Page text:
5. When this writ petition came up for hearing, Shri K. Ramakumar, the learned counsel for the petitioner raised a preliminary objection that this Bench may not hear this petition. Of course, he rightly and fairly conceded that he was not attributing to us any bias either for or against the petitioner; but contended that it would not be proper for any judge who participated at the Judges meeting on I2th June, 1984 to hear this case. In fact, he even went to the extent and correctly too, of stating that the question as to whether the petitioner possessed good character or not did not arise for determination in this judicial proceeding. According to the counsel the question to be decided was whether the selection committee could consider the question of the character of any applicant at all and whether it was not a matter to be taken note of and considered by the appointing authority. Did not the function of the selection committee come to an end when once it held on the basis of assessment at the interview, on the merits that the petitioner was entitled to fairly high marks entitling her to be included with the first five? Assuming the selection committee or the departmental Full Bench of the High Court, acting administratively, could consider the character of an applicant, can the judges import their knowledge, acquired before they were appointed as Judges? Even if this information could be relied, could it be used against the petitioner without her being told the grounds on which such conclusion was reached. These, of course, are all questions of law to be decided at the final hearing. But, is it proper for the same Judges who participated at the Judges meeting on the administrative side to hear the case on the judicial side, asks the petitioner, of course, most respectfully? If the contention is accepted, none of the twelve Judges who were present at the Judges' meeting can hear this writ petition.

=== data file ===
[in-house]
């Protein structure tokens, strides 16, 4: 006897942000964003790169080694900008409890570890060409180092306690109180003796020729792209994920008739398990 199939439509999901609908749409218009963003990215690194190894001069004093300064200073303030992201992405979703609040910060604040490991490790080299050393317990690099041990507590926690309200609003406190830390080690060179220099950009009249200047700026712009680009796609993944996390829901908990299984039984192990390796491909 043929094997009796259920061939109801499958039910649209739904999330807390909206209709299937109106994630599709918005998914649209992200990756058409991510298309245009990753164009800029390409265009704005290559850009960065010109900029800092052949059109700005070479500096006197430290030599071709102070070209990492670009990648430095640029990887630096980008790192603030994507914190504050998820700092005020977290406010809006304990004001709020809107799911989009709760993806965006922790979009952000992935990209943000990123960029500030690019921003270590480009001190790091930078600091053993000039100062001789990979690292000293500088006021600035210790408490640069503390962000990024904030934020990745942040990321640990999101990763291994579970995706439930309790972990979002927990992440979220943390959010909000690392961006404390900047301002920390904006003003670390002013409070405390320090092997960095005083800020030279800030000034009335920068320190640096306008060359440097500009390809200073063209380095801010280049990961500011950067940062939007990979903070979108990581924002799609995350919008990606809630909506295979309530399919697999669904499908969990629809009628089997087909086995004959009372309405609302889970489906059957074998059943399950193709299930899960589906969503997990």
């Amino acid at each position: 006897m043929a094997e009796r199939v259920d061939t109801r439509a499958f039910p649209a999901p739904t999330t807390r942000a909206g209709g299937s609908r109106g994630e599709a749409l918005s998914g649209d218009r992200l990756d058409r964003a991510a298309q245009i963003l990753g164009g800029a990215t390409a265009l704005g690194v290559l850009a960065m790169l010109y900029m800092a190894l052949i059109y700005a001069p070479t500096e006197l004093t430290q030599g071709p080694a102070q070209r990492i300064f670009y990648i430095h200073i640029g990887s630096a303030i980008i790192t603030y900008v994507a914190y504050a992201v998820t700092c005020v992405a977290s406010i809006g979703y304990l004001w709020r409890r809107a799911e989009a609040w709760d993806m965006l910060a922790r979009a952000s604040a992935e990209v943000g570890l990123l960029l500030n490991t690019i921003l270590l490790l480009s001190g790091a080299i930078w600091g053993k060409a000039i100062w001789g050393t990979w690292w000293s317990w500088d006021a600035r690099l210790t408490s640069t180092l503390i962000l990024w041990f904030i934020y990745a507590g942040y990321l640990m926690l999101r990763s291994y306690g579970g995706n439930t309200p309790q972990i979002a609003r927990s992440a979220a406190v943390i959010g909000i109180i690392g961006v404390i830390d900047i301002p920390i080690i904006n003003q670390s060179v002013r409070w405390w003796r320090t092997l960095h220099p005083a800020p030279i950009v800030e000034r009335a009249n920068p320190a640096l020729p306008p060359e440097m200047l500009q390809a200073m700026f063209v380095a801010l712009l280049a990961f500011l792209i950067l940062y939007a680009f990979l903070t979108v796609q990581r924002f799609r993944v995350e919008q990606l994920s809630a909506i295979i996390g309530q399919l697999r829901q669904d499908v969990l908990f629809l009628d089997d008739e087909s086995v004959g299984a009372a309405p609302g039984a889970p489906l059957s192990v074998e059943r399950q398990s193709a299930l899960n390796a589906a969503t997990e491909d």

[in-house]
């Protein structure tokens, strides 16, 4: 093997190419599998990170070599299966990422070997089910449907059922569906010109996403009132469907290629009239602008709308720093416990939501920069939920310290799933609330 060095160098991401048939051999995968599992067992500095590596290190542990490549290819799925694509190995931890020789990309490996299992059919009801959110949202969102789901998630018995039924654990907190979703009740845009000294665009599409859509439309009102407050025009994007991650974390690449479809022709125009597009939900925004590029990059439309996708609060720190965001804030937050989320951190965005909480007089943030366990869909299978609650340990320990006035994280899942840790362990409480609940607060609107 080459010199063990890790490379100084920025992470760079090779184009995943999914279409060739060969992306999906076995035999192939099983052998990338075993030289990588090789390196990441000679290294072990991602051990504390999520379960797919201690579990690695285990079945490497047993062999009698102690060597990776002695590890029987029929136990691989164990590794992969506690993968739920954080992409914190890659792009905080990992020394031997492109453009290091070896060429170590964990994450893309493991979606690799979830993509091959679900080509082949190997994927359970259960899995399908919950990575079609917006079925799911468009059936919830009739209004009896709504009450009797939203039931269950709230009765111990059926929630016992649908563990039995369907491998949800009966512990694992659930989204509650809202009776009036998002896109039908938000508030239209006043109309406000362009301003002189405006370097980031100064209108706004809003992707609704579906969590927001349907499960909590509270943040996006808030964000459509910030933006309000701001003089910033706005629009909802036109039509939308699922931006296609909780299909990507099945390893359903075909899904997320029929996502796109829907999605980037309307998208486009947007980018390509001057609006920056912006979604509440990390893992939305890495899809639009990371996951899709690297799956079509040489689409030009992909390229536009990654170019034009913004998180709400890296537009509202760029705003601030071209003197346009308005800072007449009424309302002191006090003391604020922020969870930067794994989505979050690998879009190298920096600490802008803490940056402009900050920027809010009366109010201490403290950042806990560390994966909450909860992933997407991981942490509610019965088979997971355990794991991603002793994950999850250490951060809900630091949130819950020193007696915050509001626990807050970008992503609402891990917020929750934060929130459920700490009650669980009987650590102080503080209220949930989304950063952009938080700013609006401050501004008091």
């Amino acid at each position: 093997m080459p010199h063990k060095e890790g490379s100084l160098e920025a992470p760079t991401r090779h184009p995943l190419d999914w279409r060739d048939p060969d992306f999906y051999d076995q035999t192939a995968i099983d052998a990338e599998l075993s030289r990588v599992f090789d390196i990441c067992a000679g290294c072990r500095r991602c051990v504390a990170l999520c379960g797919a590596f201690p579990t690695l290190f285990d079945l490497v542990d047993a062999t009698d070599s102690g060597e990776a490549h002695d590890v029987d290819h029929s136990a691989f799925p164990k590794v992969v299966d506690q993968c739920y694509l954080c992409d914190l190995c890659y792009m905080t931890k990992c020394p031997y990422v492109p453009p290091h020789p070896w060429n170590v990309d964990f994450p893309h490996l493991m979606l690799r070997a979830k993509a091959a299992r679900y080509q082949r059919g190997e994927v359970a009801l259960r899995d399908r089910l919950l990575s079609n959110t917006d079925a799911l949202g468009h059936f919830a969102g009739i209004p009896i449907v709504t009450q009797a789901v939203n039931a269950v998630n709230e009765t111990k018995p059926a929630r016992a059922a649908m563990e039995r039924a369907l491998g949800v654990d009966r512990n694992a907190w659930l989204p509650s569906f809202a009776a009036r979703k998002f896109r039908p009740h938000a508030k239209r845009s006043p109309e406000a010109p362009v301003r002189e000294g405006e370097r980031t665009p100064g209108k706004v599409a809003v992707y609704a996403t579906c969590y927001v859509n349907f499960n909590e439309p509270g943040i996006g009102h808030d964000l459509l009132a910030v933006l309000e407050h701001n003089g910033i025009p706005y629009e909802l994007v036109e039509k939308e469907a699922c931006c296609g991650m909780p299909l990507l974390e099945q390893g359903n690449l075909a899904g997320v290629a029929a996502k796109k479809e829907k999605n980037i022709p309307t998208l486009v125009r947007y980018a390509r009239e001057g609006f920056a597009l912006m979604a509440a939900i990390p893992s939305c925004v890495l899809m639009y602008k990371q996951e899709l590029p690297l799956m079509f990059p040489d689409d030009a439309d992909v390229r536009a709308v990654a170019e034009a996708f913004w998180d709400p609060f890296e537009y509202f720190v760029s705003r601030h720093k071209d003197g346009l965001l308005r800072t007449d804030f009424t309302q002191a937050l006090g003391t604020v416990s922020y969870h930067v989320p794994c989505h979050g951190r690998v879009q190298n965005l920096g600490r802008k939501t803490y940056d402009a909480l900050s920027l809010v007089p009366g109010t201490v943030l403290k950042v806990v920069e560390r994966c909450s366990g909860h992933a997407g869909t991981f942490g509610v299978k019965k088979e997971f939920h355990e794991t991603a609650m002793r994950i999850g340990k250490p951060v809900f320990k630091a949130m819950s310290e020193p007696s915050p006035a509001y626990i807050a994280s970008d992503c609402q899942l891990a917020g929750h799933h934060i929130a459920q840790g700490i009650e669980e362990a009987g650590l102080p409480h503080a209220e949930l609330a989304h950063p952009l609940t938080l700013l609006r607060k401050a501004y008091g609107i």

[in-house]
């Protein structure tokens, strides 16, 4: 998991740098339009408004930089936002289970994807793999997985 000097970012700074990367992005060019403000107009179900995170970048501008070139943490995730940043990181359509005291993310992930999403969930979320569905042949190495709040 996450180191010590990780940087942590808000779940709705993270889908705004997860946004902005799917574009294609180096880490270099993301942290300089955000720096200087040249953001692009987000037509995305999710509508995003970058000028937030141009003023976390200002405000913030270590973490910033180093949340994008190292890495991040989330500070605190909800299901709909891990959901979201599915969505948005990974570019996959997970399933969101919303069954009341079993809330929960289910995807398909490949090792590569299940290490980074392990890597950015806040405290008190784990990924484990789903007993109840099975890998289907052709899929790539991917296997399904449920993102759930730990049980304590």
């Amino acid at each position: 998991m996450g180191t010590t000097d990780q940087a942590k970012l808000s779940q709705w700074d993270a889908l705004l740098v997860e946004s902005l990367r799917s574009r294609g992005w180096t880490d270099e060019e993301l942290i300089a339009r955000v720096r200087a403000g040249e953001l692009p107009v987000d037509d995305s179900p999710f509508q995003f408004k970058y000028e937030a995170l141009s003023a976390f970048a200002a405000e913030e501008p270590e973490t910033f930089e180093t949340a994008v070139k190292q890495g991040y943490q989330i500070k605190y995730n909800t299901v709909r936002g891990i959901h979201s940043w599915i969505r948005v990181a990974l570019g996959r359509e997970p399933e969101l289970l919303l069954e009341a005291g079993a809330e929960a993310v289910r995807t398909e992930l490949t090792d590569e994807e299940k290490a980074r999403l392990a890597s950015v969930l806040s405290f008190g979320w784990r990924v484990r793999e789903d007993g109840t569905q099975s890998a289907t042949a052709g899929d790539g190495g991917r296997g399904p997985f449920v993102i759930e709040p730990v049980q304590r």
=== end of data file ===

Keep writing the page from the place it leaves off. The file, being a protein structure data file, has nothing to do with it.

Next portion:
6. It is relevant at this stage to refer to the petitioner's specific pleadings regarding two of the three judges (respondents 3 and 4) who were members of the selection committee (Mr. Justice T. K. Kochu Thommen and Mr. Justice M. P. Menon).